Millennia in which the west and the middle east

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millennia in which The West and The Middle East interacted were marked mainly by  religious war and intense hatred for one another.  America goes in seeing itself as a  neutral party to settle affairs while it is not. As stated numerous times by numerous  political analysts, the Islamic fundamentalists believe America is the direct successor to 
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the British Empire. America is The West of 500, 1000, 1500 years ago that fought The  Crusades. To quote Gwynne Dyer in the Spring 2002 issue of Whole Earth , “What you  now have is a generation of people whose first-level analysis is that Western equals  corruption, imperialism. They're thinking that they must return to root values, Islam, so  on. At the same time, of course, they want cars, their kids to go to university, and their  countries to be modem, powerful, and respected in the world. They even want  democracy, but unlike the Filipinos or the Indians, they can't simply pick up this model  and say, "That's culture-free, we'll use that." For the Middle East it isn't culture-free; it is  laden with negative symbolism.” Much of American imperialism in the Middle East  arises from that discrepancy in perspective, that we can go in, shape and manipulate Iraq,  Afghanistan like they were fresh clay. They aren’t, and American foreign policy has to  reflect that or risk the specter of cultural imperialism.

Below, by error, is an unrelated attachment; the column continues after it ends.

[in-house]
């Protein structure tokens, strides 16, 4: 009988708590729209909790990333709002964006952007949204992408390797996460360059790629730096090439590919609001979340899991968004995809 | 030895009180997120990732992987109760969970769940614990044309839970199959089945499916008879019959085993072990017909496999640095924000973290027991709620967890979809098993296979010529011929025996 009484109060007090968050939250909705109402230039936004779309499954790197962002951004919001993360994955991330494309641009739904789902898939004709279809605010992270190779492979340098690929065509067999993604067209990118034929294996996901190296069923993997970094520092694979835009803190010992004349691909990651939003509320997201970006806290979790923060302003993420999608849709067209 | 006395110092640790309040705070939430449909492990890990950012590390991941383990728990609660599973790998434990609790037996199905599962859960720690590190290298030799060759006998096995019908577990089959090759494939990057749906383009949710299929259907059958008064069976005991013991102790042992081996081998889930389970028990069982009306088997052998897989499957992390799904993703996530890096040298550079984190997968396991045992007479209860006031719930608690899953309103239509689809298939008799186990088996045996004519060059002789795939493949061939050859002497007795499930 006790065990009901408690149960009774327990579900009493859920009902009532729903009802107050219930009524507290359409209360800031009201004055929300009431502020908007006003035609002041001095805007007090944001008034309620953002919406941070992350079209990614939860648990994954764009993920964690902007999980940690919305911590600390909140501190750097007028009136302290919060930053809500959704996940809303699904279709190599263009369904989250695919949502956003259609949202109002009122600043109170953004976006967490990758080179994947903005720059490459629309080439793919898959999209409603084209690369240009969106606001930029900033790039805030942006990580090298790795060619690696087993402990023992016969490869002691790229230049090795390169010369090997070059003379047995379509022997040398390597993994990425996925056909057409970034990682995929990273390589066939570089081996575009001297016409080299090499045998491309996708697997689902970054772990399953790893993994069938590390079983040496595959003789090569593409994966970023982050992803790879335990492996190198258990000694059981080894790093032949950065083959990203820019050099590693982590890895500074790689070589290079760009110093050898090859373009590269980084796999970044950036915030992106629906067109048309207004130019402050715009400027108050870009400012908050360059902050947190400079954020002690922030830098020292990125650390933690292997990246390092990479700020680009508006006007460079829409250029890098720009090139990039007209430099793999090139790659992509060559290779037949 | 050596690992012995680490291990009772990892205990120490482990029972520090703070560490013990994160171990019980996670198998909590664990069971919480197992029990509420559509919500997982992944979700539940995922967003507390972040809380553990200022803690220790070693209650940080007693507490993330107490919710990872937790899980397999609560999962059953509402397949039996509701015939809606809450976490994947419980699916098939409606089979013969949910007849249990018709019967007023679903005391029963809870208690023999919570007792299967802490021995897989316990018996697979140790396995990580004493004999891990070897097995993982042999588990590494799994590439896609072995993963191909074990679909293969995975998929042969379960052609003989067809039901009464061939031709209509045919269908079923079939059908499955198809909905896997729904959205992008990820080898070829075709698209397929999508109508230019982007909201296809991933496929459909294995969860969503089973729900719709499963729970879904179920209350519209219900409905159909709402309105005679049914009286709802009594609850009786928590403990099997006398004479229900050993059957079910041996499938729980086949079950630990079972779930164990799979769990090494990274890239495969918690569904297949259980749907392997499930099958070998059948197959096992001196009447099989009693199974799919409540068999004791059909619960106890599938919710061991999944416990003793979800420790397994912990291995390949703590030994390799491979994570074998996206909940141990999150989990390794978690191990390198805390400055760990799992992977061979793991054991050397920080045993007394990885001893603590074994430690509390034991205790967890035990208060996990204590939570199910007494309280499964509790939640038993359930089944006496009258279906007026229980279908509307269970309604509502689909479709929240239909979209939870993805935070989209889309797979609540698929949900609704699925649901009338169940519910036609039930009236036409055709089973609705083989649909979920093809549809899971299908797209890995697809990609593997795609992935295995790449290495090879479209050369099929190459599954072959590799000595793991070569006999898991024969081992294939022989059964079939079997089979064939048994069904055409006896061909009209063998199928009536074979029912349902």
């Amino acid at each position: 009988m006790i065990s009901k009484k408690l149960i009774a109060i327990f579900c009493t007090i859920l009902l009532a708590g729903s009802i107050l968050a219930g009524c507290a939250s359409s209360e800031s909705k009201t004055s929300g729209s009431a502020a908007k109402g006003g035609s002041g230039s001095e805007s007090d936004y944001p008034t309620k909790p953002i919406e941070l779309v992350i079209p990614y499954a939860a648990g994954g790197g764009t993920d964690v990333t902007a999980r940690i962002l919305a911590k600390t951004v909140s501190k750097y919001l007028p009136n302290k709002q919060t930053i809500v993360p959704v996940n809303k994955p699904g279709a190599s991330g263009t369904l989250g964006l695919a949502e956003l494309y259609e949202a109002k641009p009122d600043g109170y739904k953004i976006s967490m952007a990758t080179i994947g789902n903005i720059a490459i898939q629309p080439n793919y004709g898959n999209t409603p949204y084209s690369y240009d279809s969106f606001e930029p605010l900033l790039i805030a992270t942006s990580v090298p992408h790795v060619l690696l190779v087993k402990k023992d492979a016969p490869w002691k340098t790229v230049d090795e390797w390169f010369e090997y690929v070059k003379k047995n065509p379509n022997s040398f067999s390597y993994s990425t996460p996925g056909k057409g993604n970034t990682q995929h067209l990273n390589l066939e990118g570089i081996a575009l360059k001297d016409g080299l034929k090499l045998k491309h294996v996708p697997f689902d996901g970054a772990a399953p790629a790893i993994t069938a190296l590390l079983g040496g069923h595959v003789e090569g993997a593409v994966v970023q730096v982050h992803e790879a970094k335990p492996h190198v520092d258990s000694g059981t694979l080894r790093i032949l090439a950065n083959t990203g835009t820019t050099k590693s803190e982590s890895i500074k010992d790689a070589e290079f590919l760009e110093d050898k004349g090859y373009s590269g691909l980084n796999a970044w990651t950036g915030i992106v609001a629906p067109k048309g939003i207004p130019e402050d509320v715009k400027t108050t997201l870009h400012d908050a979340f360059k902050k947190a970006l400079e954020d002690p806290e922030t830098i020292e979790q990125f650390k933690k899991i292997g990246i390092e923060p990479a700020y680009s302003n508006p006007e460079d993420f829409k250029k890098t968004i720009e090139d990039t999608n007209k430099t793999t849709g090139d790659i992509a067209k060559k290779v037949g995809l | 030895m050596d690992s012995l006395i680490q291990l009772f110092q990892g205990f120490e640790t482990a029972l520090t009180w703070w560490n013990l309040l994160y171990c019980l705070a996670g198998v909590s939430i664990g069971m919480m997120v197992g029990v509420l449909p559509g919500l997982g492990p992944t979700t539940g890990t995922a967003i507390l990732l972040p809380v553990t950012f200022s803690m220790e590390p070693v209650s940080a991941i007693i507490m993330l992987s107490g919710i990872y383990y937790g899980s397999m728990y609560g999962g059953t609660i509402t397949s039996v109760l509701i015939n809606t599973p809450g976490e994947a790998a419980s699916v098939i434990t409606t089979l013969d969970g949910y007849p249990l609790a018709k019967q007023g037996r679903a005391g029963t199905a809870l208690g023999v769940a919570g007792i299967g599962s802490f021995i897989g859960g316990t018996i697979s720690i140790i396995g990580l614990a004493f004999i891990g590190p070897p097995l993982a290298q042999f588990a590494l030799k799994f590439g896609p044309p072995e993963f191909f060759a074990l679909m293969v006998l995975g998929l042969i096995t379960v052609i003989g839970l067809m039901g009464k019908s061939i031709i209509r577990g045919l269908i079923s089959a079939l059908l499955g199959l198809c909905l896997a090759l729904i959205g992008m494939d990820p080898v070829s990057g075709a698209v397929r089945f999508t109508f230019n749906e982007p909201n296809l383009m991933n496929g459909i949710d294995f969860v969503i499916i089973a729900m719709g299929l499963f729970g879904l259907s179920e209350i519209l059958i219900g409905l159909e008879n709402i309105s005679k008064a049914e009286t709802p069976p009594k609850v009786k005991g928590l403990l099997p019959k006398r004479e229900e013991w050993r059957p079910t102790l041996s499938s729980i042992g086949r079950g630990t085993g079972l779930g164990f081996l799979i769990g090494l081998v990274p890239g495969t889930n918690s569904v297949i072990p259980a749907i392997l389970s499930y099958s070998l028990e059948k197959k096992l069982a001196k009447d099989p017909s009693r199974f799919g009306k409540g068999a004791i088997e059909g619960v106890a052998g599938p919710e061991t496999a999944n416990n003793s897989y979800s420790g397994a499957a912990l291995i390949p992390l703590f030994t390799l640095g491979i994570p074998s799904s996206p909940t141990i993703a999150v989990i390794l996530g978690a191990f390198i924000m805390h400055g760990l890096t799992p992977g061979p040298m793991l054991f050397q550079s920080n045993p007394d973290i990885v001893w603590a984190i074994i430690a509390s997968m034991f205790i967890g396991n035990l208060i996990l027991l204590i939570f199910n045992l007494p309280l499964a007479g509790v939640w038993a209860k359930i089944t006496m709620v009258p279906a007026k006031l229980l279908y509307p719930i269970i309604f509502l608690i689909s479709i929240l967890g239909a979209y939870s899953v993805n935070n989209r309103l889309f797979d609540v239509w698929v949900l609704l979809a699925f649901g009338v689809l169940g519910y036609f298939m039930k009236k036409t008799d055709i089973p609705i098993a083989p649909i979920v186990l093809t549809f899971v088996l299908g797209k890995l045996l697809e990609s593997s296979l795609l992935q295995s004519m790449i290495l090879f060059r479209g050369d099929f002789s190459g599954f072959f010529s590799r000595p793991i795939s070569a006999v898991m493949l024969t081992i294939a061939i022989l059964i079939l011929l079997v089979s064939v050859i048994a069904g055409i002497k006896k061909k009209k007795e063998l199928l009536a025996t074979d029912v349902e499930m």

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Africa: The Unspoken Countries: Top 10 Oil Reserves 1. Saudi Arabia 2. Iraq 3. Kuwait 4. UAE 5. Iran 6. Venezuela 7. Russia 8. Mexico 9. Libya 10. United States A glance at the above shows that most of the countries are in the Middle East South of America. It just also happens that most of the hotbeds of American activity are in the Middle East and South America. There is only one African country, Libya, on the list and indeed that is a country America often is involved in. Is this a coincidence? In other articles we cover the efforts of American intervention and imperialistic behavior in other countries. Africa is almost the opposite, where we see the lack of /selectivity in American participation altering the affairs of foreign countries. As such, this article centers on the unspoken in Africa. Why does the US choose to become involved in/intervene in some countries (Somalia, Zaire, Libya, Sudan, Nigeria) and totally ignore others? For the second half the
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20 th century, America had 2 goals: the securing of strategic resources (this means crude oil reserves) and the fight against communism. Dictators such as Mobuto Seseseko, the former leader of Zaire (now Congo) were given almost unilateral support in exchange for mainly a promise against communism. In 1993 we saw the newspapers depict US soldiers go in to Mogadishu to feed the starving populace and being driven off by savages.
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